THE IKESSAR FALCON by K. S. Villoso (BOOK REVIEW)
This is a year of hotly-anticipated sequels for me (hello Hollow Empire and Call of the Bone Ships!), and since I first read the self-pub version of The Wolf of Oren-Yaro in summer of 2018, I’ve been waiting much longer than people who started the series with the Orbit re-release of book one this year (not that I’m trying to be hipster about it or anything). I’ve already detailed how re-publishing with Orbit honed an already-exceptional first book, and don’t doubt the same is true again, justifying my extra-long wait…
Suffice to say, when I finally got my hands on an ARC a few days ago, I simply devoured the book. I needed to, so I could deliver this review on time (thanks Bethan! -no probs James!), but it’s not like it was an ordeal – this is a book that’s very easy to dive into and lose yourself in.
Which goes some way to answering the Big Question of whether, after the long wait, it delivered on the promise of the first. For the avoidance of further doubt: yes, of course it did.
This is a series driven by the central character, Talyien, the Bitch Queen of Jin-Sayeng; dedicated mother, wronged wife, absent ruler, and general disaster-magnet. However, book two gets its name from her erstwhile co-ruler, estranged husband, and frequent antagonist, Rayyel Ikessar. That doesn’t mean he’s that much more prominent, but his influence on proceedings is certainly a lot more direct – not to mention incredibly unhelpful.
And it’s not like Talyien hasn’t got enough enemies already. She has a knack of making them almost everywhere she goes, and then discovering a few she didn’t know she had just when things are starting to look clearer. Against this she has arrayed a small-and-shifting band of questionably-reliable companions, and her own stubbornness.
Mostly the stubbornness.
“You’re unbelievably arrogant for someone with only two guards and such a long way from home,” a potential ally upbraids her at one point, without effect. This incredible determination makes her compelling – and occasionally frustrating – but that’s not to say Talyien doesn’t have doubts, insecurities, and desires. Most of these are hidden from all but her closest companions (I was going to say “confidants”, however she really has none), but not from the reader. Externally, Talyien is a force of nature, direct and implacable. Internally, she is a mess, dealing with the (often literal) ghost of her illustrious and bloody father; an upbringing that both sheltered her from reality and forged her into the formidable foe she is; and the ruins of her relationships with a trio of very troublesome men. The consistent factor driving her on despite everything is her love and devotion to her son – and, in it’s shadow, for her people as a whole.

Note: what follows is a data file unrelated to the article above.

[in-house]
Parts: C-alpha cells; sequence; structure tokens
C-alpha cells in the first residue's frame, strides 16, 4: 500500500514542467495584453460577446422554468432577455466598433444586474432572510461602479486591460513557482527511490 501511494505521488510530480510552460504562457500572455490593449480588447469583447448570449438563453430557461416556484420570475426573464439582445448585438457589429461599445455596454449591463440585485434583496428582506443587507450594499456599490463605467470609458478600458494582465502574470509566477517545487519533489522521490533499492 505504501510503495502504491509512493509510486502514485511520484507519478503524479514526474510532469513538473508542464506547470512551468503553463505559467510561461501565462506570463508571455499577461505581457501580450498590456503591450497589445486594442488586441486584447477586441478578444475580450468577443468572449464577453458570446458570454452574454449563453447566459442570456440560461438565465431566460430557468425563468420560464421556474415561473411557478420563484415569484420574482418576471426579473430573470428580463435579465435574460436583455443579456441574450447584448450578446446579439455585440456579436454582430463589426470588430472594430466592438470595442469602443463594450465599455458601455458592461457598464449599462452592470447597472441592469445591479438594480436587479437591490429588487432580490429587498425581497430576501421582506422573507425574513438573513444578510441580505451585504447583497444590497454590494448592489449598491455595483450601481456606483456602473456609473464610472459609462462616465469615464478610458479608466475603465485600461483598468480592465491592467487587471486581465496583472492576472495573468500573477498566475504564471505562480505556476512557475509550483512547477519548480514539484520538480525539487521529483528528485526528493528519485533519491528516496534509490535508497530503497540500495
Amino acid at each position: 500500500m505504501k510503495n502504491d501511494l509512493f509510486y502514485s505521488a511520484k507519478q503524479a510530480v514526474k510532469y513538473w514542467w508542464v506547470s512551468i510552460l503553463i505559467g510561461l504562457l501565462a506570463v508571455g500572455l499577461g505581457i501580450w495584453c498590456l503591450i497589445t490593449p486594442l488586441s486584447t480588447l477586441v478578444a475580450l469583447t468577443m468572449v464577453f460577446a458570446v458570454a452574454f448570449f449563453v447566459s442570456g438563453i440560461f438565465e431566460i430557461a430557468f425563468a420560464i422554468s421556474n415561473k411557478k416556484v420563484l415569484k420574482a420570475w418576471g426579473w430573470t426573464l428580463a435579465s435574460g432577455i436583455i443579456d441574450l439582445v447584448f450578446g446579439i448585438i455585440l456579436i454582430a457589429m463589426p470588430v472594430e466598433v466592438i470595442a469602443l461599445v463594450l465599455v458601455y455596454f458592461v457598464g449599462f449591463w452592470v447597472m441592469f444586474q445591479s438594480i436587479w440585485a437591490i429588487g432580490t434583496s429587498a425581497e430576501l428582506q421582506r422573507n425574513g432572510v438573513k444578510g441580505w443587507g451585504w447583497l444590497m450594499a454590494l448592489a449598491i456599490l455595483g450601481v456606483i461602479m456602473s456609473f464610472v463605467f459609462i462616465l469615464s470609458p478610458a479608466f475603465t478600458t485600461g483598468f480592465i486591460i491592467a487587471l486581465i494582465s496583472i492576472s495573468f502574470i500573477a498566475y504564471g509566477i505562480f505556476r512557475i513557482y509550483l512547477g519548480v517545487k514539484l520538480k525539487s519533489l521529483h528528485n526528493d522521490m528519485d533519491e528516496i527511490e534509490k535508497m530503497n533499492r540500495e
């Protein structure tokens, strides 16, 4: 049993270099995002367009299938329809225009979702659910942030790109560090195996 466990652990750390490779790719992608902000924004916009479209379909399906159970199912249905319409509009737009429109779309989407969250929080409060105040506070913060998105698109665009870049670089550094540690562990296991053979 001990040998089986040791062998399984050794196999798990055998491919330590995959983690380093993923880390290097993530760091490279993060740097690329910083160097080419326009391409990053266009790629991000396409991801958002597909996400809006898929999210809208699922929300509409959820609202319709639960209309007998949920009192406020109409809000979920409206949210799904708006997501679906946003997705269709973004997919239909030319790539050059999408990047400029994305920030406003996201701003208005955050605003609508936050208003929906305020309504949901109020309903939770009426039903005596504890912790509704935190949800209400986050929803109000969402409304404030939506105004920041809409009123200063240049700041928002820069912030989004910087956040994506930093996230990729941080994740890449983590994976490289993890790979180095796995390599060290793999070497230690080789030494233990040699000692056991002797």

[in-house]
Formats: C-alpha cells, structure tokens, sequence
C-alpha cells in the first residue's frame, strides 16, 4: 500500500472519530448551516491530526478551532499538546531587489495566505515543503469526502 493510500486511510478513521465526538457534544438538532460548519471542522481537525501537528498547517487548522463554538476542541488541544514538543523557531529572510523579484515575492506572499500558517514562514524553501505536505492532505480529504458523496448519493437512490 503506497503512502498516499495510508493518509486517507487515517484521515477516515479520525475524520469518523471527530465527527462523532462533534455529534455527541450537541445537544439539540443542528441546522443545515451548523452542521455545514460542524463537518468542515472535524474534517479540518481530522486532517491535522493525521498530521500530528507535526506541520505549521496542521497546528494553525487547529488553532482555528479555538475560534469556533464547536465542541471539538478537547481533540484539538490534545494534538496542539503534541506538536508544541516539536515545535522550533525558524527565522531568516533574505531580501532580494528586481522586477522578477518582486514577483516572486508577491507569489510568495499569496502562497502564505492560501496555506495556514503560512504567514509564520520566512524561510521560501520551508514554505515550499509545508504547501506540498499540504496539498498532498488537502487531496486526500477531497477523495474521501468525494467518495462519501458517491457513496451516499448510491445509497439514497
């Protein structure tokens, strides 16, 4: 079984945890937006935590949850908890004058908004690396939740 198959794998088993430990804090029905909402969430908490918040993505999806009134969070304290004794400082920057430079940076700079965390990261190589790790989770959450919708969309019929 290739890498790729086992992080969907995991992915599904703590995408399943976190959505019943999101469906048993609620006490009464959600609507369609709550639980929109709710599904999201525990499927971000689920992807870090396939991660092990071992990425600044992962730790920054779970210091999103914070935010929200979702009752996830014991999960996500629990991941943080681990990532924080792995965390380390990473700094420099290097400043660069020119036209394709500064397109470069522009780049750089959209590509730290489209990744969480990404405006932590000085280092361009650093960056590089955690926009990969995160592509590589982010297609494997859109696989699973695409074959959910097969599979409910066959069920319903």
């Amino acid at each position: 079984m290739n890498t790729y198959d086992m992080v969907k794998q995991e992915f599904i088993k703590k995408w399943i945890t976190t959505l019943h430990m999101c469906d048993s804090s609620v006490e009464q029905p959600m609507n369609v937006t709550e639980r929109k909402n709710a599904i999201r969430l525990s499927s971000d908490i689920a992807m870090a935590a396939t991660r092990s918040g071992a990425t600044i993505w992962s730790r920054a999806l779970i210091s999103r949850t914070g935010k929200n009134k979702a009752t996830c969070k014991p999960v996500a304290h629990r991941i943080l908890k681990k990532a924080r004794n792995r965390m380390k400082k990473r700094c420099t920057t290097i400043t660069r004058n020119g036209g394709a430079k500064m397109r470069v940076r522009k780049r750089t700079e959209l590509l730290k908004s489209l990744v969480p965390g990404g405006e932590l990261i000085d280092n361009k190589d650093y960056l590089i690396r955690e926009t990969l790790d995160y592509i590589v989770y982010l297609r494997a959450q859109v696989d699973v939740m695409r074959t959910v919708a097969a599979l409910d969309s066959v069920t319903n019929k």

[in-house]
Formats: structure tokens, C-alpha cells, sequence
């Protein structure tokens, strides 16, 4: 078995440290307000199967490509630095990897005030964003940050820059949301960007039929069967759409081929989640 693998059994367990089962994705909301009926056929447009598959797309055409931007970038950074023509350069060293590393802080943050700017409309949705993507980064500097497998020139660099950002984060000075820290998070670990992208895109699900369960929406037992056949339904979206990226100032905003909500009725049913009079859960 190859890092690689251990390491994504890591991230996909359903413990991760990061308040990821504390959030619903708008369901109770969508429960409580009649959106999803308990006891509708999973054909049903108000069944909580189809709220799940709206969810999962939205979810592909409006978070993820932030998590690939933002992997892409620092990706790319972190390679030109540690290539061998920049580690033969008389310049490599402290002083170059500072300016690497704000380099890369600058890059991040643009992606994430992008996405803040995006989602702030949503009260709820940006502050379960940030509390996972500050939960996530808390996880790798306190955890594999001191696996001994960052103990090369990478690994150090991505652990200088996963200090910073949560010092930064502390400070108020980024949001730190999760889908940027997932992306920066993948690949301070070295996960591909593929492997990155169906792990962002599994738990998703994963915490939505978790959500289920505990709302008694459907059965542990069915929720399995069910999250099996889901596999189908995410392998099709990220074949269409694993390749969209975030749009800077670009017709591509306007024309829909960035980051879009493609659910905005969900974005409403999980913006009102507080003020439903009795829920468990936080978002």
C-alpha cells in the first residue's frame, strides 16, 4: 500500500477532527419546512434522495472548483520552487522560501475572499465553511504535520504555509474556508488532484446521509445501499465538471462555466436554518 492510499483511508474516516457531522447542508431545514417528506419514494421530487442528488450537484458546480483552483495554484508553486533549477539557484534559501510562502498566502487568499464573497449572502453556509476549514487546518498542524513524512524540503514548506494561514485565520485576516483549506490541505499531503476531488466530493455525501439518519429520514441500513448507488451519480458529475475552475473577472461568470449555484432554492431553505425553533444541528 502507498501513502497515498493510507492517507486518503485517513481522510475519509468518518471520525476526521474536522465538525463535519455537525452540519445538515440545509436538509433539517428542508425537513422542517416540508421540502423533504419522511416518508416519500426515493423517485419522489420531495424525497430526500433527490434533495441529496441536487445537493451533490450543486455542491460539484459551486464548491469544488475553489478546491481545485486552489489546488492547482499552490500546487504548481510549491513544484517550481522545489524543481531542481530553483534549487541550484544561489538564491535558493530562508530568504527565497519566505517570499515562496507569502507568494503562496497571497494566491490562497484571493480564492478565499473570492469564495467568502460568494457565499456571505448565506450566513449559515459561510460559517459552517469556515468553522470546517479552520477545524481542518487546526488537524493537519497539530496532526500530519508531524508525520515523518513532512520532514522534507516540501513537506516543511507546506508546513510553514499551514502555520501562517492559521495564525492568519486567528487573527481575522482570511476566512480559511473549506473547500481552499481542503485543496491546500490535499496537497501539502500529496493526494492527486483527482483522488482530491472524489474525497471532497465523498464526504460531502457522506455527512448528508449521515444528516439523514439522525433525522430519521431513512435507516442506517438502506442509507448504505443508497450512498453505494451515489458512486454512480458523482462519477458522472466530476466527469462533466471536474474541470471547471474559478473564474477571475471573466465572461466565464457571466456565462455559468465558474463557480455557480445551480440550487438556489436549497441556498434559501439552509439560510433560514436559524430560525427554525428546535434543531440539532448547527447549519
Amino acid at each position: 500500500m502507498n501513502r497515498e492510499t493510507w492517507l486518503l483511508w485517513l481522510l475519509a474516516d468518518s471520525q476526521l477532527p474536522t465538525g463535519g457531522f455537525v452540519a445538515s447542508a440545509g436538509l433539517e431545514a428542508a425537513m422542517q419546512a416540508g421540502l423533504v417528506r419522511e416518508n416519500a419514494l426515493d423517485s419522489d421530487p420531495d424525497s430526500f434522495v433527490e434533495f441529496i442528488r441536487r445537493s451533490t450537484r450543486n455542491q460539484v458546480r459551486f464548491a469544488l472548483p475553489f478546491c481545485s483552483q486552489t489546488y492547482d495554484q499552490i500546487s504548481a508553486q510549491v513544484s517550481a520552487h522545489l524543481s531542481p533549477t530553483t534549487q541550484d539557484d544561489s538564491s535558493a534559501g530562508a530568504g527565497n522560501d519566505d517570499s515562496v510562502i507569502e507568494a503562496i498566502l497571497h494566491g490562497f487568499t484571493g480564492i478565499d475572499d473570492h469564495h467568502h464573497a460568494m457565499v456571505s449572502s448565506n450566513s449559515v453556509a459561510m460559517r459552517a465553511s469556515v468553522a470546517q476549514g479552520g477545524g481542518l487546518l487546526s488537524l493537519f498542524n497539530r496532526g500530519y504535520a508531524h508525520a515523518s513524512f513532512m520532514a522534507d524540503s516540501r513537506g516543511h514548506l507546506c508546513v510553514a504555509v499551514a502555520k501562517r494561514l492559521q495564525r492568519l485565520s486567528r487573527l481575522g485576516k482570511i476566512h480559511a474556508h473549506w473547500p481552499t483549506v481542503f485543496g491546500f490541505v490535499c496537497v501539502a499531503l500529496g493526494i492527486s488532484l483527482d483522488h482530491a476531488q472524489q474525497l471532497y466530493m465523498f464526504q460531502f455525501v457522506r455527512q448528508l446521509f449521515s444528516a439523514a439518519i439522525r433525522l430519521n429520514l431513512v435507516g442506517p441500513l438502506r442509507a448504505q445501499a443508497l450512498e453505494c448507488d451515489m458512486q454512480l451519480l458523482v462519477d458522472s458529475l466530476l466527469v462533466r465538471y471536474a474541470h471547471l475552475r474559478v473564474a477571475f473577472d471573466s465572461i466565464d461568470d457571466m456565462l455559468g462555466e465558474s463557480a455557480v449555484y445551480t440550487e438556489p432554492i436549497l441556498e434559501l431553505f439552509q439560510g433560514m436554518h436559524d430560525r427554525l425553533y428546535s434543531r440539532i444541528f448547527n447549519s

This duality between Tali’s internal and external narrative plays out in the written story. Told as before as a first person retrospective, the narrative intersperses fast-paced action and sharp, plot-filled dialogue with numerous reminiscences of Talyien’s past and bouts of agonising about her future. The book perhaps leans a bit more heavily on the internal than the external, especially at first, but this only reflects the fact that the poor decisions and secret plots of the (in some case, quite recent) past are huge drivers on the plot going forward. The frequent introspection does make the book a bit slow at times, despite the same frenetic, stochastic movement across the physical map present in the first book. However, momentum begins to build nicely as Talyien drives ever-closer to home – and her son – and the climax is simply breathless.
Though Talyien is still unquestionably the beating (bleeding?) heart of this novel, the supporting cast get a bit more room to grow here as well. While Tali isn’t great to her would-be friends – and worse to her would-be lovers – they are an important supporting cast, and you can help feeling sorry for them, and picking favourites (#TeamKhine btw). There are also memorable cameos from new and returning minor characters that I hope to see again in Book Three.
The book also expands on the worldbuilding, especially in terms of the fantastical. Obviously, the rich, Asian-inspired worldbuilding that helped elevate the first book is still there, but now with additional fantastical elements, such as dragons, demonic possession, sorcerous constructs, and more overt explanation of how the agan works and what it can do (mostly get Tali and her crew into more trouble, of course.) This is a world with not only breadth but depth, that the author has been writing about for more than just these two books. That history shows, and I’m sure there will be more easter eggs for readers of the Agartes Epilogues (of which I’ve only read book one, and am excited to hear are being re-published as well).
A few things niggled me about the improbability of certain escapes, the inconsequence of serious wounds, some questionable tactical decisions, and (inevitably) the operation of sailing ships, but these really aren’t the point of the book.
This book is a whirlwind wrapped around the implacable drive of one remarkable woman, a journey fraught with more setbacks than triumphs, tinged with tragedy, plagued with peril, a mountain that gets ever-higher – but one you are compelled to keep climbing alongside the Bitch Queen, right on into Book Three.
The wait begins again!